This freedom of speech issue is starting to become somewhat tedious, whirring round with depressing regularity as soon as anybody finds something they disagree with. And let's face it, Nick Griffin and David Irving are two of the most disagreed with men in this country. But it doesn't mean they're not as entitled to their views as anyone else is. Now by all means, object to their views which are rather, well, objectionable. But if somebody asks them what their views are, they've got a right to say so, even if what comes out if ill-educated, nasty bilge. Harry's Place asks if fascists should be given free speech when, given half the chance, they'd deny others. The Devil neatly replies:
"Because we are not fascists.
It doesn't stop the usual idiocy being trotted out. I've no problem with MP Dr. Julian Lewis resigning his membership of Oxford's debating union over the matter, but this quote verges on the daft.
"I think there are people who are confusing this with an issue of free speech. It's not an issue of free speech to offer someone a privileged platform from a prestige organisation."
Er, no. This is precisely an issue of free speech, and they're being invited to speak at a debate on free speech. This couldn't be more about freedom of speech if it chartered a hundred helicopters, hovered them above the venue, and waved 60ft high banners with the words: "This is about free speech."
It honestly feels that, from people of all political persuasions, freedom of speech is actually read as: You're free to say what you what providing I don't disagree with it or find it offensive. Then you're just being irresponsible and it stops being an issue of free speech, and starts being an issue of why you shouldn't be allowed to say these things.
Honestly. Grow up.
Antonia Bance is another who seems to have gotten the highly confusing idea of free speech and not free speech mixed up.
"But I would just point out that having the right to freedom of speech doesn’t mean having the right to be invited to speak at a private members’ club."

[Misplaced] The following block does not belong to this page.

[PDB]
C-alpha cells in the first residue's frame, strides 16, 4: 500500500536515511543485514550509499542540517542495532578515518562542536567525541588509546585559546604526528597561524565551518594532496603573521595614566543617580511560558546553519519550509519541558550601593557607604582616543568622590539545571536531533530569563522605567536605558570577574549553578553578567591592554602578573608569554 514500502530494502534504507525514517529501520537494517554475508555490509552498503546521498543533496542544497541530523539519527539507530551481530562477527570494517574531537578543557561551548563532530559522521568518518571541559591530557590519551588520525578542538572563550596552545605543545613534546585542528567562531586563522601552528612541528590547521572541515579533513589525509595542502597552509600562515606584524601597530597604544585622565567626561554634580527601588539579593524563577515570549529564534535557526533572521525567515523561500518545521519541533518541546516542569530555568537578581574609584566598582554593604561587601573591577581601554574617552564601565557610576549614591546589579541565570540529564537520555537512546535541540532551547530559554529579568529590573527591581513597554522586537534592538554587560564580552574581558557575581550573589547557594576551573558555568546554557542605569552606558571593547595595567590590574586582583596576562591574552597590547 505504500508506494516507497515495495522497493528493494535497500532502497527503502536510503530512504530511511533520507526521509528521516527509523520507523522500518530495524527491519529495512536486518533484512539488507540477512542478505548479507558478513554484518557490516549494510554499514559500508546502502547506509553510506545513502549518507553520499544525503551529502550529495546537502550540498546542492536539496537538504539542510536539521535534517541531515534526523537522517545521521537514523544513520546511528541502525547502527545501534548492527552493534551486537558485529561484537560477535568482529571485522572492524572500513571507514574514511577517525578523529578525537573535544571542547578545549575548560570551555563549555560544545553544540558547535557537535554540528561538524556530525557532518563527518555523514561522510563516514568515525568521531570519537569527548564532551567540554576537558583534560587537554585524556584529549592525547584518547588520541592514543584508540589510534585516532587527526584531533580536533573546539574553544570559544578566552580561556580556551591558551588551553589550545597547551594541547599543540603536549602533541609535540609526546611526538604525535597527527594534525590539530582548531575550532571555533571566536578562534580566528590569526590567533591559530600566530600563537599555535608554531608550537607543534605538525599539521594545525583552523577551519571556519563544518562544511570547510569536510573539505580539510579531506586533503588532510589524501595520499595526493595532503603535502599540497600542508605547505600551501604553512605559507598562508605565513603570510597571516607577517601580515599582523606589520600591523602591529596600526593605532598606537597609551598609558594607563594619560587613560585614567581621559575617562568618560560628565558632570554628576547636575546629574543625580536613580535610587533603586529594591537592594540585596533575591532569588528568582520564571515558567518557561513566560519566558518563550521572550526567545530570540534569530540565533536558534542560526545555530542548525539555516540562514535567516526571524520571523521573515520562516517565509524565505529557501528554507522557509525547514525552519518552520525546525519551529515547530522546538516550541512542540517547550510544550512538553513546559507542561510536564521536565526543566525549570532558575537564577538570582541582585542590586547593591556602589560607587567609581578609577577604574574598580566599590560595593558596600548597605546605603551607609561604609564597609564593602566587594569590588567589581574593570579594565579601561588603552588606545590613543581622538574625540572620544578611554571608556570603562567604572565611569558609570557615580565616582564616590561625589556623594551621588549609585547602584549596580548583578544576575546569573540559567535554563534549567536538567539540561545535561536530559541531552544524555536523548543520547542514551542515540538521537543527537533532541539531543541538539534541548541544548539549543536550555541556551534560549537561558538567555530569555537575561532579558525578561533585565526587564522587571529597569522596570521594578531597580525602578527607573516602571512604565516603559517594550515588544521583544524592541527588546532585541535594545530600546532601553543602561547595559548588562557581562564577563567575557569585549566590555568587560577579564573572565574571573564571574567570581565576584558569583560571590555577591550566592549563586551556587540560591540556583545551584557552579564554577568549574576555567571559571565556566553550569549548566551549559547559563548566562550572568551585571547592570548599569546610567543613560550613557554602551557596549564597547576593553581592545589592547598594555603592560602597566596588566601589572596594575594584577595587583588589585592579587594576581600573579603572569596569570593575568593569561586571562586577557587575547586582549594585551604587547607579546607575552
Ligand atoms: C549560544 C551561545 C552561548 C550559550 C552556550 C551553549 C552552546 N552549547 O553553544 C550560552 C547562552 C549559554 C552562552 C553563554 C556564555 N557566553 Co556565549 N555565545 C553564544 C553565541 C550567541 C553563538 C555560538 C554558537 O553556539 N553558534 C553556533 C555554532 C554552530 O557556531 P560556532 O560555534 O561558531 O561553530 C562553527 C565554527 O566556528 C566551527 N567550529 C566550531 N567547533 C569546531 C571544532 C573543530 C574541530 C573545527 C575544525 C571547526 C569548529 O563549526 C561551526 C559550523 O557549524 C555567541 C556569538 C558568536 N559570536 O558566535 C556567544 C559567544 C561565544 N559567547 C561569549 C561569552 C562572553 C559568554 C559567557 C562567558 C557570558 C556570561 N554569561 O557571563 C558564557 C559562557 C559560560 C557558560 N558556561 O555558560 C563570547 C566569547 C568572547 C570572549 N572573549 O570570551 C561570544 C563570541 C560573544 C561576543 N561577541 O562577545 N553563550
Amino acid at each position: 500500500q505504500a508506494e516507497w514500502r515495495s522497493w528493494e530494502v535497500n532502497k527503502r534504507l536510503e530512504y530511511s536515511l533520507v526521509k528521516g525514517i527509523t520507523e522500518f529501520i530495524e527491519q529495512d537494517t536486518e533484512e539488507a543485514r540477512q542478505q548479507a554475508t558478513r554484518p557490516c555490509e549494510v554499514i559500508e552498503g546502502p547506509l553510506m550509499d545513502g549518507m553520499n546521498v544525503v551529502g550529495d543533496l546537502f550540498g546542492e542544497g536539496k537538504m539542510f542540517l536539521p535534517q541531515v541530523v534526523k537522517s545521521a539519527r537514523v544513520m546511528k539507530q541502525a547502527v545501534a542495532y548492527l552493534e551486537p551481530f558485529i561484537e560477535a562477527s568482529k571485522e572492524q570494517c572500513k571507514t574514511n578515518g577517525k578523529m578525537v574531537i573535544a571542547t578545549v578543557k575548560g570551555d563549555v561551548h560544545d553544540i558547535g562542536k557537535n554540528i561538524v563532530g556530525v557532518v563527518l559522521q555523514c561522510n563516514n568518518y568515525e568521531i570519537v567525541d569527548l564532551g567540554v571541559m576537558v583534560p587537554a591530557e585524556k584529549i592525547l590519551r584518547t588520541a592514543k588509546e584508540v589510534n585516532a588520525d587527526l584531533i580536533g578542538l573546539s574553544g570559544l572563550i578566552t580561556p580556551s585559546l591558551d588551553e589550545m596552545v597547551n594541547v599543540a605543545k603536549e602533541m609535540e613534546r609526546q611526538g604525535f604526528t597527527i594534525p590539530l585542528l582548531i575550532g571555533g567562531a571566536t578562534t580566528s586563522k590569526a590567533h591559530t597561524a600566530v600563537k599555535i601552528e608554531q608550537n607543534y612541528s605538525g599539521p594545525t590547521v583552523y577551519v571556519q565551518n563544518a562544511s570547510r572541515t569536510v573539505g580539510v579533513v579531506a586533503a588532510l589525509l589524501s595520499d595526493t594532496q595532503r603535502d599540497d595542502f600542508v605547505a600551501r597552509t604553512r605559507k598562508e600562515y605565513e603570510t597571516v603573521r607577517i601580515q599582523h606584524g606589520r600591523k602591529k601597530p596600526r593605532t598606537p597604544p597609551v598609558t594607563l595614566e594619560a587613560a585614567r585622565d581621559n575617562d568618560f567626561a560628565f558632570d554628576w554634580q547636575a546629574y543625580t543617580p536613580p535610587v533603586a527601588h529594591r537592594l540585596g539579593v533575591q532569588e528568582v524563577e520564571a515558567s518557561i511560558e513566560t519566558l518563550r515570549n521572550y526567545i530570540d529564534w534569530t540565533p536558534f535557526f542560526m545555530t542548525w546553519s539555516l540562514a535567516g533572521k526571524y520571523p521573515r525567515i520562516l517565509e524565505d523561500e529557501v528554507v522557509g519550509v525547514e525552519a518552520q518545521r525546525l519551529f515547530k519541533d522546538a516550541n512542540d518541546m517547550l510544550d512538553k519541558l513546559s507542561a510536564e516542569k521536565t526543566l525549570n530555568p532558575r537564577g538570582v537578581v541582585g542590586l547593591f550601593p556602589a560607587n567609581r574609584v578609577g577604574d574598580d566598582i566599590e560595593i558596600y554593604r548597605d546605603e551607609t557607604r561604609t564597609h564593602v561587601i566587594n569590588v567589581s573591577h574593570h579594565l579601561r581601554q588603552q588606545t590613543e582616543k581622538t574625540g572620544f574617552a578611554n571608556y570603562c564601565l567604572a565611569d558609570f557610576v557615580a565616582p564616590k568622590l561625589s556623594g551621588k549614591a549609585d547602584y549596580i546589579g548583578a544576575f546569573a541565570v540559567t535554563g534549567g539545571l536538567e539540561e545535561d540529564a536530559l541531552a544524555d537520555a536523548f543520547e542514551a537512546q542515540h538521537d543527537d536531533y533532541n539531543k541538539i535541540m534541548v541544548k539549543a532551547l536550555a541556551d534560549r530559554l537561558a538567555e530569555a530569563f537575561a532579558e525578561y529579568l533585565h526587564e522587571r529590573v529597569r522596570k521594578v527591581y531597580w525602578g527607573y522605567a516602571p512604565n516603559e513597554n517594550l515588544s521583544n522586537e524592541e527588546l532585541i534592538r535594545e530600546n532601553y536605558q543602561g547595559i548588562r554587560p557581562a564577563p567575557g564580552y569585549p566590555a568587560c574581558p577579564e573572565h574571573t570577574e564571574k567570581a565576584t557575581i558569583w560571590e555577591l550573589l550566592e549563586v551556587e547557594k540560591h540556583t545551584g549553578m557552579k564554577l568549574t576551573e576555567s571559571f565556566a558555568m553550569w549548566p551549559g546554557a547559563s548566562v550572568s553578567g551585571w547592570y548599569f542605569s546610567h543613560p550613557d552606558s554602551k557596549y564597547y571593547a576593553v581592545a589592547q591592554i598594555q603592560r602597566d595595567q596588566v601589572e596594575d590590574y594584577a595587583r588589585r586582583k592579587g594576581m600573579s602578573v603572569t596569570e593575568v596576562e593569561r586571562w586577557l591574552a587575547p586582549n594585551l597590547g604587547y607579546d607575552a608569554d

And Tim, as usual on topic such as this, is spot on:
"Indeed it doesn’t, even I would insist that it doesn’t.
I would insist however that freedom of speech absolutely includes the right of a private members’ club to invite whoever they should wish to come and speak to them. Which would appear to be what Ms. Bance is off to demonstrate against this evening.
"It took a Cambridge Professor of Modern History weeks on the stand to rebut Irving’s assertions to the standard required in a court of law. Hardly the same, is it?
Personally I’d love to see the cream of the UK’s students rubbishing BNP plans to spend a fortune to encourage every last non-white person to leave the country."
And I'll leave the final word to Max Hasting's surprisingly good column in today's Guardian.
"Student debating societies have always been foolish, self-indulgent and irresponsible. We should cherish their right to remain so. Tonight's Oxford audience has things to learn from listening to Griffin and Irving. We should possess sufficient faith in its intelligence to believe that they will be the right ones."
UPDATE: Oh, ok then. Not quite the last word. Matthew, in his own indomitable style, has possibly the best take you could ever have on tonight's storm in an industrial sized teacup. Somebody make that man Prime Minister.
And who actually who gives a toss really? Who but the protesters going to argue against precisely the thing they're arguing for? Tonight I'm going to punch myself in the face and film it for youtube, but does that mean the moral decay of Great Britain is stopping you from drinking Calpol and watching Eastenders? No it does not. And if you don't like it, don't look at it.
And though as it goes I think they're both tremendously wrong, they'd possibly afford me the chance to say so. And they'd think I was wrong, and I wouldn't care because I've nearly finished Guitar Hero 3, and we'd all fetch a taxi home. I'd put an Arnie film on, they might do the crosswords, we'd all go to bed and the first thing we'd think on waking wouldn't be, 'Oh, my word, I can't believe that guy, what an unendingly disgusting man he was.'
It'd be, 'What's for breakfast?'